History of the house
The elevator going up, the familiar sound it makes when it gets to its destination, the bell ringing, the wait until the door opens and the sound it makes. We’re right inside the house, like magic. The smell of the house everywhere, the smile of a grandmother who is still waiting for me today, behind that door.
Her hugs, not letting me go, safely keeping me there with her.
For years I thought Rome was very small.
That it was as big as a neighbourhood. Maybe even smaller. Like a house to explore. With the eyes of a child it seemed much bigger. The attic for starters: they weren’t closets, but secret tunnels. And the black and white tv, and after the “Carosello”, “Kids: it’s bedtime!”, and the whole room belonged to her.
The afternoon visits with the marron glacés always ready on a small plate embellished by sugar-coated violets, the ritual of winding up the clocks scattered around the house, followed by the watering of the beloved plants; grandma shouting again because grandfather hid a comb inside the bed again and she mistook it for a mouse; the Christmas tree with the Cartograf decorations; the table set up everyday as if it was as special occasion, and the silver bell to call the waiter wearing white gloves, the French fries ending ALL in grandpa’s plate, while me and my brother didn’t dare say a word and grandma, taking pity on us, finally shouting: “Adolfo, enough!”; the big bottomless closets full of wonders worth stealing, too bad the shoes didn’t feet because grandma wore a 2.5 size; the creaking ladder,so let’s be real quiet or they’ll find us; and finally, the nights full of stars on the terrace of the penthouse, with my girlfriends, chatting on the mattresses stolen from the beds.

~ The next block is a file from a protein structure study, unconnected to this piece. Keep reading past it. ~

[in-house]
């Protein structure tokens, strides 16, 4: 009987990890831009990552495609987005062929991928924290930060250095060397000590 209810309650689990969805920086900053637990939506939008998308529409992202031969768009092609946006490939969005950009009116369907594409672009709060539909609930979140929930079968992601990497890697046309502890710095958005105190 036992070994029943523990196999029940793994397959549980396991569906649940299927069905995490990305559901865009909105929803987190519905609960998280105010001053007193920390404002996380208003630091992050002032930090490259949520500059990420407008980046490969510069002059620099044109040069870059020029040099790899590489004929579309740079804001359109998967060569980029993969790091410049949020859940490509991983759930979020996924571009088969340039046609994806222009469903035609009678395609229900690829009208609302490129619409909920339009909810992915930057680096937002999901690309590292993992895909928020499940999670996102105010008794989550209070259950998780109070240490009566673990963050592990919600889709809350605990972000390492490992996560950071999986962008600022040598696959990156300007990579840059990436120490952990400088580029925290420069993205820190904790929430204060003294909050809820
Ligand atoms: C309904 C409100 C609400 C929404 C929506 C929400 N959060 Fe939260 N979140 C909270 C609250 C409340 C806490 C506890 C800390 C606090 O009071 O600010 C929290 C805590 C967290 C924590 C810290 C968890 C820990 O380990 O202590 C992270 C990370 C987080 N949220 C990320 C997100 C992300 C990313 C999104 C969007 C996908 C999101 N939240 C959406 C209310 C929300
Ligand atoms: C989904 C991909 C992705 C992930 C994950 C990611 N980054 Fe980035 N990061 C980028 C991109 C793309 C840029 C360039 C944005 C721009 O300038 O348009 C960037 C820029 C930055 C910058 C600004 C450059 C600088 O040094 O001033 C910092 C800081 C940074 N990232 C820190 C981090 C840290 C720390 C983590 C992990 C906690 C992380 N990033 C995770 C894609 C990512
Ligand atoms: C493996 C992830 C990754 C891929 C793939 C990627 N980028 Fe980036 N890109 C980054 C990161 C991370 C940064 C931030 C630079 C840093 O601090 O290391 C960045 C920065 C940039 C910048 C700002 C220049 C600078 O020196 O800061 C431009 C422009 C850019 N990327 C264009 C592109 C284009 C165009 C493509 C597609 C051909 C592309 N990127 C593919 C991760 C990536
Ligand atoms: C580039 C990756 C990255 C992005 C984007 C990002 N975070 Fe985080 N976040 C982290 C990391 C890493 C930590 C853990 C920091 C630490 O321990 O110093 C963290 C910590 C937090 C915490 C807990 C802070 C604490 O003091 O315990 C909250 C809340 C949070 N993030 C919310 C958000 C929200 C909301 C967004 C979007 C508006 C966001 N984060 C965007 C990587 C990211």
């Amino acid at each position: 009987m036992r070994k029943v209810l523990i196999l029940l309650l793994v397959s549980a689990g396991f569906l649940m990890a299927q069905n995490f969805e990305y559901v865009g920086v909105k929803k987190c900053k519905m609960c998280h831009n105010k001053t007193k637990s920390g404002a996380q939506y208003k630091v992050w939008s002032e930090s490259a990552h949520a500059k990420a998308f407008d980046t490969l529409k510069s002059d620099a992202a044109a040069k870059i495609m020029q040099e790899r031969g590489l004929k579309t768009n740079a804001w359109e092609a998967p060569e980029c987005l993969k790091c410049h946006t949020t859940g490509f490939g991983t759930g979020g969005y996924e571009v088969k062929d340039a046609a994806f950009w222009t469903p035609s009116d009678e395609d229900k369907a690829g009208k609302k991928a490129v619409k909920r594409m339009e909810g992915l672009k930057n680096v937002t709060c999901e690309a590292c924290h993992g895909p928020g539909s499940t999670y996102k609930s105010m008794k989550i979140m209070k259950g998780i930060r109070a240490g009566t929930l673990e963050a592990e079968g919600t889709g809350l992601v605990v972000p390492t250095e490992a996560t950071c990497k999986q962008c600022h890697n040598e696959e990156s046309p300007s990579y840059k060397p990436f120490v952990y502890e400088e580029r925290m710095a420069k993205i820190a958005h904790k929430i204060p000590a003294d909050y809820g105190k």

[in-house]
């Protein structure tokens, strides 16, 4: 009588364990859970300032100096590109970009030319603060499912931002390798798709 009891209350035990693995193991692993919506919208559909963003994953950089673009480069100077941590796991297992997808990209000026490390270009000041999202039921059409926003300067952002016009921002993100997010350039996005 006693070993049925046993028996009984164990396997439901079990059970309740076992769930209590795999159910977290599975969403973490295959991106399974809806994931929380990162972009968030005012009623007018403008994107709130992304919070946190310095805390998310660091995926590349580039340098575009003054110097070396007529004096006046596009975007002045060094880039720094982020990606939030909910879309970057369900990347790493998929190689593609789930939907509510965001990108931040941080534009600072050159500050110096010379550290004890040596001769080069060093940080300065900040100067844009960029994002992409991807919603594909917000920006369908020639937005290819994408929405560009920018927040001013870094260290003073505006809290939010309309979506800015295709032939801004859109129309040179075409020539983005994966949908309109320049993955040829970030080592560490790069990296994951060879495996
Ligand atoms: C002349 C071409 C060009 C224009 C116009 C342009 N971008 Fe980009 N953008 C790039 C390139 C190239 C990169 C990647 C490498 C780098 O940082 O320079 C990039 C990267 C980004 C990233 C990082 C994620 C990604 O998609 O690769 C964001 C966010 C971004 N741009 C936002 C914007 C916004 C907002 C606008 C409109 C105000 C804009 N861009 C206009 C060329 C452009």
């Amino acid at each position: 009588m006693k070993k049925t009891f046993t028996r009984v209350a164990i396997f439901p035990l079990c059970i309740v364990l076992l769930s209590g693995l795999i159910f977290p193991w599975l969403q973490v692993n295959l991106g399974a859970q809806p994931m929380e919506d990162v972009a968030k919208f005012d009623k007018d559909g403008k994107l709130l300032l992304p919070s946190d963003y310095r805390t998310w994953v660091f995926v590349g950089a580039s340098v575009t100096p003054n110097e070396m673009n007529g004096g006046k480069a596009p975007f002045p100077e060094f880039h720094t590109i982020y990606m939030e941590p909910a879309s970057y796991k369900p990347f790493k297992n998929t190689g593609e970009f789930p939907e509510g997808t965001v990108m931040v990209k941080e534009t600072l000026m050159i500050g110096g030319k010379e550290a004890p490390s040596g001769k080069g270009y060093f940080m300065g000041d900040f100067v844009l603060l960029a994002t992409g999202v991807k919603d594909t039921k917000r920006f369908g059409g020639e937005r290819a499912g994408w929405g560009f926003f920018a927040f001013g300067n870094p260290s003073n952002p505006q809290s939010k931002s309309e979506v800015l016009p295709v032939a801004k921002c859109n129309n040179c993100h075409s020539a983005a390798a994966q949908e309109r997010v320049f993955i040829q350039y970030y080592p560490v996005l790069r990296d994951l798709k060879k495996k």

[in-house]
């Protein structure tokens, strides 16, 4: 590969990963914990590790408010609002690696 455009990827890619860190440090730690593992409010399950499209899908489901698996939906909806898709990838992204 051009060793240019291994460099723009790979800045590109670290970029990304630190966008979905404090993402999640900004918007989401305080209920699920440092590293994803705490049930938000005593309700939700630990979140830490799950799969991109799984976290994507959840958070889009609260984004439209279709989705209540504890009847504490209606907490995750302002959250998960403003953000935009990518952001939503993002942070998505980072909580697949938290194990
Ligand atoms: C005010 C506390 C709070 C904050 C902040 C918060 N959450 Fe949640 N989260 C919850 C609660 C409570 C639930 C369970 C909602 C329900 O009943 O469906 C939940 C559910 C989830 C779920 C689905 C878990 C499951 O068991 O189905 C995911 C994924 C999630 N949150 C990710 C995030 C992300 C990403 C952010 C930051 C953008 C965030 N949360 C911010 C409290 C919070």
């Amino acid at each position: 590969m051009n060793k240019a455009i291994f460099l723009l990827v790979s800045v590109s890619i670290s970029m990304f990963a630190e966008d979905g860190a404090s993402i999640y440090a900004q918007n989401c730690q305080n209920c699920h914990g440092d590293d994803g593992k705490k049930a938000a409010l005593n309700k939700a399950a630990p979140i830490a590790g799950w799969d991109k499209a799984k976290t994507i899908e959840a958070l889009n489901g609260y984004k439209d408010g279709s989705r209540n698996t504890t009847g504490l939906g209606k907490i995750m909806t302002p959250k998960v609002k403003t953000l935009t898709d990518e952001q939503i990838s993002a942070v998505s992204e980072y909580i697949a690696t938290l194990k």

I see Grandpa and Grandma in this big house designed by the Monaco-Lucchinetti Studio, the same who built the Fiumicino Airport; they got here in 1958, bought it brand new from the developer, and the house has always remained the same since that day, nothing has changed because in the end, everything makes sense: the parquet has survived the moquette carpets, the marble has survived the various Bisazza mosaics, the wall closets have survived the cabin closets filled with dust all the time.
But the biggest gift I want to give to those who will buy this house is a secret… In the far Western end of the terrace the sun fights its daily struggle with darkness, and it is there that my grandfather, every single day he came back from work, sat down and waited for the colours to change, until the dark blue of night set in. If I close my eyes I still see his chair there, leaning on the wall.
Waiting to be re-opened.
Rome, January 19, 2014
PICKING UP THE THREADS